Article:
Pop-up shops are temporary outlets, which allow brands to have a presence on the high street, or to extend their existing offline presence into new areas for a short time.
They have been used by a number of brands and retailers over the last few years, sometimes for experiential marketing, other times as a direct sales channel.
While brands like lastminute.com have used them to promote campiagns, others, such as eBay, have used pop-up shops as a direct sales channel.
The online auction giant opened a temporary store near Oxford Street in the run up to Christmas 2011, selling items via QR code displays.
In this extract from our How the Internet Can Save the High Street report, I’ll look at the pros and cons of pop-up shops…
Why use pop-up shops?
Here are just a few reasons:
- Brand. Pop-ups allow you to extend your brand into the offline world, helping to put a face (or faces) to your online brand name. There is also scope to grow brand awareness.
Sales. You don’t have to sell anything, but you can if you want to. Some pop-ups are geared up to drive sales and can benefit from scarcity (of time / products) to drive demand.
You can sell offline in the store itself or online, by allowing shoppers to access your website from within the store. Help them with walkthroughs and suggestions.
Buzz. Pop-ups can generate heaps of buzz from the crowd and the media. It’s the nature of the beast: the fact that they’re here today and (possibly) gone tomorrow means that there’s a short window of opportunity for people to talk about what you’re doing.
By interacting with shoppers face-to-face you encourage them to talk about it to their friends and colleagues, and spread the noise via Twitter / Facebook etc. It makes for rapid – and relatively controlled – viral activity.
PR. The media loves to write about this kind of thing. The chances are that your competitors haven’t yet launched a pop-up so why not do it first? You should be able to attract journalists to visit and / or write about the store.
It’s a good chance to network with the media, so don’t forget to send those invitations to your launch party!
- SEO. Buzz generates links, which help increase search rankings.
Love your customers. Pop-ups allow you to get up close and personal with your customers. Make them feel special. Think about giveaways, goodie bags, competitions and special offers (all useful for your pre-launch marketing efforts).
Your customers will love you for it, and it gives them a reason to visit the new store.
- Low rents. The fallout from the recession is that many retail outlets are now vacant. Rental rates have fallen dramatically and landlords are more open to short-term projects / leases.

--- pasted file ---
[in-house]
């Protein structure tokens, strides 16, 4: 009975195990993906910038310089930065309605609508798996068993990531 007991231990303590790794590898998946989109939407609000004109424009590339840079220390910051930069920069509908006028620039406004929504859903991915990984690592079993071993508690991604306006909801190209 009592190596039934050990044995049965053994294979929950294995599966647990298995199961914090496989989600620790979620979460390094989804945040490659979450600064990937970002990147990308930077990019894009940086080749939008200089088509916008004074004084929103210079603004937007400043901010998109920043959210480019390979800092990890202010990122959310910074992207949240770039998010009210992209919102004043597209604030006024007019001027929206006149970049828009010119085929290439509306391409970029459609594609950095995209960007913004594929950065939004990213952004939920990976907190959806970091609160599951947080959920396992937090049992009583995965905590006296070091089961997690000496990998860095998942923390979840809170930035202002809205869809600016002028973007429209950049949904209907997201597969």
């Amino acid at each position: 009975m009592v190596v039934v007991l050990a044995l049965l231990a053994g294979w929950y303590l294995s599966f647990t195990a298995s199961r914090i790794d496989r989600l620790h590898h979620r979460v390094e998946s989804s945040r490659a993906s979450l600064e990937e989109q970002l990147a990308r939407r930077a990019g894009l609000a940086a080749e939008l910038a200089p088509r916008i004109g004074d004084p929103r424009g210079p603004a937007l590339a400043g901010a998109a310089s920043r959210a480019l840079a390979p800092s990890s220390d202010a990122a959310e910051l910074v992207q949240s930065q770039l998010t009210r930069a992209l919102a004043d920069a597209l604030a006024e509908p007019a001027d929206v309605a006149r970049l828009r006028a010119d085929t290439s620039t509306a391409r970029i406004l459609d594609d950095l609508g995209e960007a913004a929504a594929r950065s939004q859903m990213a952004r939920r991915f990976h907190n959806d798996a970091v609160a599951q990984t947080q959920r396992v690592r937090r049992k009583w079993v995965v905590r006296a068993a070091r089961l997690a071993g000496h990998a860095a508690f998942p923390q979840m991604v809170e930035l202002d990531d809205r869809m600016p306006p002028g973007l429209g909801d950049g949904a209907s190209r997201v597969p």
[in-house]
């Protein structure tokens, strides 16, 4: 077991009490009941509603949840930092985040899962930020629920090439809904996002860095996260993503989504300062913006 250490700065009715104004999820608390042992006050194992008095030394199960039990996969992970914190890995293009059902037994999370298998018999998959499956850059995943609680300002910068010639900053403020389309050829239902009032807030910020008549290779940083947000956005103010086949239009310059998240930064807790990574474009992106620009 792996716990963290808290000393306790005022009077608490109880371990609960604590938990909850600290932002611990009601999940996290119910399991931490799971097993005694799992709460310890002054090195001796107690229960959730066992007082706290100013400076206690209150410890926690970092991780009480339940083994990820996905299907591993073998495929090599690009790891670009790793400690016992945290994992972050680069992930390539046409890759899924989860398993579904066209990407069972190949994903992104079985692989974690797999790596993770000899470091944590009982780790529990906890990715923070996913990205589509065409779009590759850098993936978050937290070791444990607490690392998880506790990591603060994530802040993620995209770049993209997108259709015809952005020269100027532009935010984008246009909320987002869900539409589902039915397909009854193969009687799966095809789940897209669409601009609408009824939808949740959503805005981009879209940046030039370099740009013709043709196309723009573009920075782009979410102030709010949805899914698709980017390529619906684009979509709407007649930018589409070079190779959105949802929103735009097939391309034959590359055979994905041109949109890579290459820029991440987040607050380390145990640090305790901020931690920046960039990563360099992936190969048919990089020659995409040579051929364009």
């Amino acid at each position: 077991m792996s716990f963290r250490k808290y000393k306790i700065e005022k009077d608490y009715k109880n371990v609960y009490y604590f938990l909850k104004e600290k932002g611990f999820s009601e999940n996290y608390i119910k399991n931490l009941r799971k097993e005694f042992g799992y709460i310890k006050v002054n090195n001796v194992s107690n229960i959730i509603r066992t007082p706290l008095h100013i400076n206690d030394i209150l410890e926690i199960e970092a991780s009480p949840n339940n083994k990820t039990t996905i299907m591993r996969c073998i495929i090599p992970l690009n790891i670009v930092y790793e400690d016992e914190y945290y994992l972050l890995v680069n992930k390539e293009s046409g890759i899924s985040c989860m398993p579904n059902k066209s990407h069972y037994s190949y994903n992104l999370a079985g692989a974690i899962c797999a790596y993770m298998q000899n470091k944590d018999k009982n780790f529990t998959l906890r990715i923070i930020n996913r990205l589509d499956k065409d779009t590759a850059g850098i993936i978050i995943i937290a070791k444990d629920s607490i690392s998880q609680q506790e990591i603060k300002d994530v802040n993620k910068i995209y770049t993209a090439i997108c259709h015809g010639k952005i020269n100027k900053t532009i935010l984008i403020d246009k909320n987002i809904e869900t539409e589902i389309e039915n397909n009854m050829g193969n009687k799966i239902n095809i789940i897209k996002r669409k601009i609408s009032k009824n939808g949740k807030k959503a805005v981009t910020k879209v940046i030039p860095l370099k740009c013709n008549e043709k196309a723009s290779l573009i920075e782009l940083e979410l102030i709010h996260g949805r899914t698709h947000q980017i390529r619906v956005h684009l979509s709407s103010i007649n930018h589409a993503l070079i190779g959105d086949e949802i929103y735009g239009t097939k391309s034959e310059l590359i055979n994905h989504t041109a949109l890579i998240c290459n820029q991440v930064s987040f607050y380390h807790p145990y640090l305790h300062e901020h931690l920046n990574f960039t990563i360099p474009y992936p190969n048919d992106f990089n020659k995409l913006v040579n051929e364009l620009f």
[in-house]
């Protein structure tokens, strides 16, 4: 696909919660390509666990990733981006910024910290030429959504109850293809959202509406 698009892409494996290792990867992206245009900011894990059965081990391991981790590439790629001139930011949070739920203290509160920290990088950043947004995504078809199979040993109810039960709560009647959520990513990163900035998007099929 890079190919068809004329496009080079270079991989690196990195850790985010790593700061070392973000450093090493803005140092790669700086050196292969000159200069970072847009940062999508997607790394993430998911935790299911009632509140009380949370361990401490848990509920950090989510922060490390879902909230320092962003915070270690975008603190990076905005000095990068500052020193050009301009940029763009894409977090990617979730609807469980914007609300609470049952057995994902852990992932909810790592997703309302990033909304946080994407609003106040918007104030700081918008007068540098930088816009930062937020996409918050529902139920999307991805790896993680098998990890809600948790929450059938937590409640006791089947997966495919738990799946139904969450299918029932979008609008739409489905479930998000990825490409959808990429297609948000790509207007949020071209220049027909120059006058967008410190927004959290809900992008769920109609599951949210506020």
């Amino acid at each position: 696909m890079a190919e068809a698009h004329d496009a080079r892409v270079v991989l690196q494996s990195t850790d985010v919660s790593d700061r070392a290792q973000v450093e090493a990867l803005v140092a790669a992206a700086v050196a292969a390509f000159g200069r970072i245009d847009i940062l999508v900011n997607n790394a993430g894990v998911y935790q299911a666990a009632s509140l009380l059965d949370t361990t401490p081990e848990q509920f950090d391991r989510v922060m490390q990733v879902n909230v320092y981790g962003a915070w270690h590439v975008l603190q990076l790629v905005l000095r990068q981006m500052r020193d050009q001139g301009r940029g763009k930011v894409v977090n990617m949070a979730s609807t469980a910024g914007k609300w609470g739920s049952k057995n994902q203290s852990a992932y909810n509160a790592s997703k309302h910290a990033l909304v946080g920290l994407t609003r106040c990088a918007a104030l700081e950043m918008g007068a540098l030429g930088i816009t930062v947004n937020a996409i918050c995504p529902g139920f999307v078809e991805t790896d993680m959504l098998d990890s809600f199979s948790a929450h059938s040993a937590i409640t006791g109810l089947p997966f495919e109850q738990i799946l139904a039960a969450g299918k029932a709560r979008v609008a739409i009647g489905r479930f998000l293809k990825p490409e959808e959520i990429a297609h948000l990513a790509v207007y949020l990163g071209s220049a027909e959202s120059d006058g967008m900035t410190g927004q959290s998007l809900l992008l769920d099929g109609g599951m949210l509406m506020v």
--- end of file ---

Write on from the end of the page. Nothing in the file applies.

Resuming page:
Offload stock. A pop-up store can be a great way of shifting end-of-season stock, especially if positioned as a time-limited sale with a finite amount of bargains.
You can also run specific offers and tie-ins with product manufacturers / brands to move stock fast.
Product development and pre-launches. What’s the best way of determining whether or not a product will sell? How can you attract the right kind of customer feedback to help improve products?
Pop-ups can support product development and can help you gauge the market reaction to new launches.
Video testimonials. Use this opportunity to film the good things your customers will be saying about your brand. Handing out a glass of champagne prior to filming works wonders.
Use the video on your website to add depth, trust and credibility.
Examples of pop-up stores
The retailer set up pop-up stores in Paddington and Waterloo train stations in December 2011, offering time-poor consumers the chance to scan Christmas gift ideas using their mobiles and reserve for collection from an Argos store.
In 2011, Debenhams launched the UK’s first virtual pop-up stores at different locations around the country.
People were encouraged to visit famous landmarks, including London’s Trafalgar Square and Glasgow’s George Square and look at the location using their iPad or iPhone. If the user is not in the right location, a counter tells them how far away the zone is and the view button on the app will display a map.
Shoppers could then view 10 party dresses that were only available at that specific location, try them on using augmented reality technology, purchase the item and get it delivered to a location of their choice.
Shoppers at each location also received an exclusive 20% discount. An additional feature of the virtual pop-up store was that shoppers could upload pictures of the virtual outfits that they tried on, and share this with friends on Facebook or Twitter.
Uniqlo recently set up a pop-up store in London’d Kingsland Road. This was aimed less at selling clothes, more at creating a buzz through the experience.
The UT-LON pop-up featured art, music and clothing, and lasted for two weeks in April this year.
The fashion retailer created a pop-up ‘window shops’ last year in London and New York to coincide with the launch of Vogue’s Fashion Night Out.
Visitors could download apps in advance and use them to scan the digital window displays and make a purchase.